AsianScientist (Oct. 1, 2019) – In a study published in the journal Science, researchers in China have found a way to fold single layers of graphene precisely, unlocking novel electronic and magnetic properties of the material.
The potential to fold graphite into precise nanostructures using a scanning tunneling microscope (STM) has teased researchers ever since the mid-1990s. However, ensuing studies by various research groups around the world could not command where or how the folds would occur.
Now, by replacing the graphite with high-quality graphene nanoislands, researchers in China and the US have leveraged the atomic-level control of STM to create an origami nanofabrication tool.
To produce well controlled single-atom thick nanoislands, the researchers bombarded highly oriented pyrolytic graphite with hydrogen ions for ten cycles before annealing them. The whole procedure takes around ten hours in a vacuum. Starting from a single graphene layer, the team created different origami nanostructures by modifying the atomic layer itself. They were able to generate various configurations of the material, such as a bicrystal graphene island.
“Similar to conventional paper origami, our current work has made it possible to create new complex nanostructures by custom-design folding of atomic layer materials,” said Professor Gao Hong-Jun at the Chinese Academy of Sciences (CAS) who led the research in collaboration with colleagues at Vanderbilt University and the University of Maryland in the US.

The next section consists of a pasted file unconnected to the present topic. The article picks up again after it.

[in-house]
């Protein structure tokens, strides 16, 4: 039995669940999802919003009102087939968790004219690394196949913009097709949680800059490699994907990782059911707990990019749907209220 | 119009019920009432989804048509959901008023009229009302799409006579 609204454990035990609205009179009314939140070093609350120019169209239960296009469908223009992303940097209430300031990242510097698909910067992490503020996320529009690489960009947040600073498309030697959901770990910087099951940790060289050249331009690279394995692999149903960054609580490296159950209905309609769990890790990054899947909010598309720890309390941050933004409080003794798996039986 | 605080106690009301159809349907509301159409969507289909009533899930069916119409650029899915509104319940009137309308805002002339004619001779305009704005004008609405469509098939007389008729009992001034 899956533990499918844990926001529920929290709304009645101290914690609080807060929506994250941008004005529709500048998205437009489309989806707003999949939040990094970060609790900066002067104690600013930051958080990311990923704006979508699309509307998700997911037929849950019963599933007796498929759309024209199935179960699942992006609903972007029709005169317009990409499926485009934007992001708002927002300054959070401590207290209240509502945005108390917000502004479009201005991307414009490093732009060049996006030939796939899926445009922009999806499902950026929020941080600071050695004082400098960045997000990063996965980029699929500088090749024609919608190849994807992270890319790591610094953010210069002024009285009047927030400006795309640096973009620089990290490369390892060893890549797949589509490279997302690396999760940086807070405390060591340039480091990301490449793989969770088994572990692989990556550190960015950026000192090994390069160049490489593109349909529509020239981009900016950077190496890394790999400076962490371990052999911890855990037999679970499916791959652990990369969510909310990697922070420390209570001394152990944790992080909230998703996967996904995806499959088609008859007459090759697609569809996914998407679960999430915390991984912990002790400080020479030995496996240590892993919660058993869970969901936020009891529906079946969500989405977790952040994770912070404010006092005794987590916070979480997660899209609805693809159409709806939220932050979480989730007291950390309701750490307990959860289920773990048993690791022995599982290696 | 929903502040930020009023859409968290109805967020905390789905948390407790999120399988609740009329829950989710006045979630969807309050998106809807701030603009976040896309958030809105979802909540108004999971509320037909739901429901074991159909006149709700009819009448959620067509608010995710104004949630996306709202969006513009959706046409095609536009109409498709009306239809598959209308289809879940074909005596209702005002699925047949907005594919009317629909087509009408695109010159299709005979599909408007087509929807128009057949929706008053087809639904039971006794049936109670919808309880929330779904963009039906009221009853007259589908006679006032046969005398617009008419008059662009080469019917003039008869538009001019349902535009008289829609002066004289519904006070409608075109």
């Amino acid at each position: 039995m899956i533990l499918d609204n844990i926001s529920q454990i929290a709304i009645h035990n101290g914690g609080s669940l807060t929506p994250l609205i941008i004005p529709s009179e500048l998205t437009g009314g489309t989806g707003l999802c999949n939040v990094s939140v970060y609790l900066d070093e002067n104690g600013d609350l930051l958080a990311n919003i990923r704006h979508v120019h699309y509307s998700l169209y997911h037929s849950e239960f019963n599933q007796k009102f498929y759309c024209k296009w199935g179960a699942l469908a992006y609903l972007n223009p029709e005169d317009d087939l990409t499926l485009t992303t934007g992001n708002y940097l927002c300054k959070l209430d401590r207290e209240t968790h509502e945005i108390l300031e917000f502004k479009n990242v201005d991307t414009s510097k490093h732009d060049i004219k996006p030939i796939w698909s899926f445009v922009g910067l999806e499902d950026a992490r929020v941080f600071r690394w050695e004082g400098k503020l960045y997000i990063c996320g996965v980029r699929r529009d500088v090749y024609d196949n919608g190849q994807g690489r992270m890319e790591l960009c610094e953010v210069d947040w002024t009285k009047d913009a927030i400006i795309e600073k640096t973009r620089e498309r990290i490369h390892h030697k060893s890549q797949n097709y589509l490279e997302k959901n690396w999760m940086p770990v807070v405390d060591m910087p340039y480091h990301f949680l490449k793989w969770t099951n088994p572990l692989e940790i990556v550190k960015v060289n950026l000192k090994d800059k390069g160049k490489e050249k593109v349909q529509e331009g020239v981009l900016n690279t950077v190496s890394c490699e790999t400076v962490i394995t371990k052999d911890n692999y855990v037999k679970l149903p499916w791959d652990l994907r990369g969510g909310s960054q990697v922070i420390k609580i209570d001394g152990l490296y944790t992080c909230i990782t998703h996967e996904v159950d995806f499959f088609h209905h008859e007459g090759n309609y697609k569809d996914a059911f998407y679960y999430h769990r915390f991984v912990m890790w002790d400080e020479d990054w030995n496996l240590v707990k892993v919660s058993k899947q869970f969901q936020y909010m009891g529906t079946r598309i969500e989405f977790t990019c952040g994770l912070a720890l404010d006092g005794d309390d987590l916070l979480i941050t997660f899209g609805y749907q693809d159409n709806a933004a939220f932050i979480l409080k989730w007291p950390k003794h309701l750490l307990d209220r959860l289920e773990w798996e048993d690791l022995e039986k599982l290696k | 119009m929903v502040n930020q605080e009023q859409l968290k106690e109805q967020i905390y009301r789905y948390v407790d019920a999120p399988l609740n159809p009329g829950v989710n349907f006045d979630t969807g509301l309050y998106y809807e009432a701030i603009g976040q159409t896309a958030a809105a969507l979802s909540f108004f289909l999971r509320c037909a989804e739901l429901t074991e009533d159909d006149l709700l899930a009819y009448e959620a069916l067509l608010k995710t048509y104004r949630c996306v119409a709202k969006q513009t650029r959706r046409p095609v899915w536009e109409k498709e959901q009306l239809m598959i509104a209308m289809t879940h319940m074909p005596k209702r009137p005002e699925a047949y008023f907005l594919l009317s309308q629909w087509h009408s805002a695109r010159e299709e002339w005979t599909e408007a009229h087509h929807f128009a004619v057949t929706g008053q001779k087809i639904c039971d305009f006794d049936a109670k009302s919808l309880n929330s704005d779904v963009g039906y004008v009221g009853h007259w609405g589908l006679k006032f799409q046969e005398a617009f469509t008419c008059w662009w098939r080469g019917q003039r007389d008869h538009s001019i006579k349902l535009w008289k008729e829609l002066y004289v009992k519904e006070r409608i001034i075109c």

The team reported that they can now fold single layers of graphene with the direction of the fold specified over a range of 1.1-60°, with a precision of 0.1°. Their STM manipulations also leave tubular structures at the edges with characteristics similar to carbon nanotubes.
“We have demonstrated that through such simple graphene origami we can realize various graphene structures like carbon nanotubes and their intramolecular junctions,” he said.
Going forward, Gao and colleagues hope to extend their demonstration of the technique to other two-dimensional materials such as molybdenum disulfide and hexagonal boron nitride. Such research could result in the development of better superconductors and ferromagnets, as well as facilitate discoveries in quantum field theory.
The article can be found at: Chen et al. (2019) Atomically Precise, Custom-design Origami Graphene Nanostructures.
Source: Chinese Aademy of Sciences.
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